23 Jan

Changing outcomes for people with FASD

Fetal Alcohol Spectrum Disorder (FASD) has a profound impact on individuals from birth and as they age. Understanding FASD as a brain injury is instrumental in achieving better outcomes for people.  

Like many other brain injuries, FASD is a hidden disability meaning its impact may not be visible but still needs to be considered in how people are supported. FASD describes a range of different cognitive and physical impairments on a person that’s been exposed to alcohol and/or drugs prior to birth. People with FASD can have significant cognitive, behavioural, health and learning difficulties (including problems with memory, attention, cause and effect reasoning, impulsivity, receptive language and adaptive functioning difficulties).   

Ways to improve outcomes

Consider that every person with FASD is unique 

Just like every person with a brain injury, every person with FASD is different. Targeted interventions should be shaped by someone’s unique challenges and leverage their strengths. Taking a personalised and tailored approach based on your understanding of the individual is always the best way to support them. Research suggests that early identification and intervention is linked to improved psychosocial and behavioural outcomes, yet many people are not diagnosed until adulthood – if at all.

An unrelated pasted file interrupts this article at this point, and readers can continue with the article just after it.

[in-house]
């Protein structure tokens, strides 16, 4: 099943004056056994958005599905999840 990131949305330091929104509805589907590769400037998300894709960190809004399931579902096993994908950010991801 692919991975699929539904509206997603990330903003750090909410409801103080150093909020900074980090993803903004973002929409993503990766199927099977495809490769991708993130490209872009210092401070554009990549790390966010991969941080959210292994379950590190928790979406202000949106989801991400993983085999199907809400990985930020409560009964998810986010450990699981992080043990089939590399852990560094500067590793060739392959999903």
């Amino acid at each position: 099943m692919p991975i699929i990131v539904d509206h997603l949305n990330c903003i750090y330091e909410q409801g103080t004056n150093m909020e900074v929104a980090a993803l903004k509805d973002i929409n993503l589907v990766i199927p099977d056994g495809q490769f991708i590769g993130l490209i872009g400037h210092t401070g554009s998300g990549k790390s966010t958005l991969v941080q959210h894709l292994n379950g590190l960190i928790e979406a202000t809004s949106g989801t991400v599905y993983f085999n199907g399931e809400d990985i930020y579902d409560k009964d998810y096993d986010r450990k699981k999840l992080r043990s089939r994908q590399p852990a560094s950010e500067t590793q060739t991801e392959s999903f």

Understand FASD is different to neurodevelopmental impairments 

FASD is a brain injury, as it’s damage to the physical brain. It can be confused with neurodevelopmental conditions, like ADHD or autism, as some behaviours and cognitive problems can be similar. Because of this, we need to be mindful that strategies and approaches are considering the nuanced differences in the conditions.  

Remember people are still accountable for actions and behaviour 

Behaviour may become the primary form of communication for someone with FASD, but this doesn’t mean they aren’t or shouldn’t be held accountable for their actions. We need to remember to respect their independence and communicate when actions aren’t acceptable to circumstances in a way that works for them and ensures they can understand and remember. 

Be mindful FASD can increase interactions with youth justice systems 

FASD can lead to a poor self-concept, disrupted peer relationships, fractured education, and see people end up youth justice services. Young people in contact with youth justice services include an over-representation of individuals living with an undetected FASD. Synapse is working with Government to prioritise screening of FASD in correctional settings to improve service planning and implementation and as a result reduce incarceration and reoffending.  

Synapse is committed to increasing awareness about FASD, particularly in relation to people who may be undiagnosed and at risk of homelessness and/or engagement with the criminal justice system.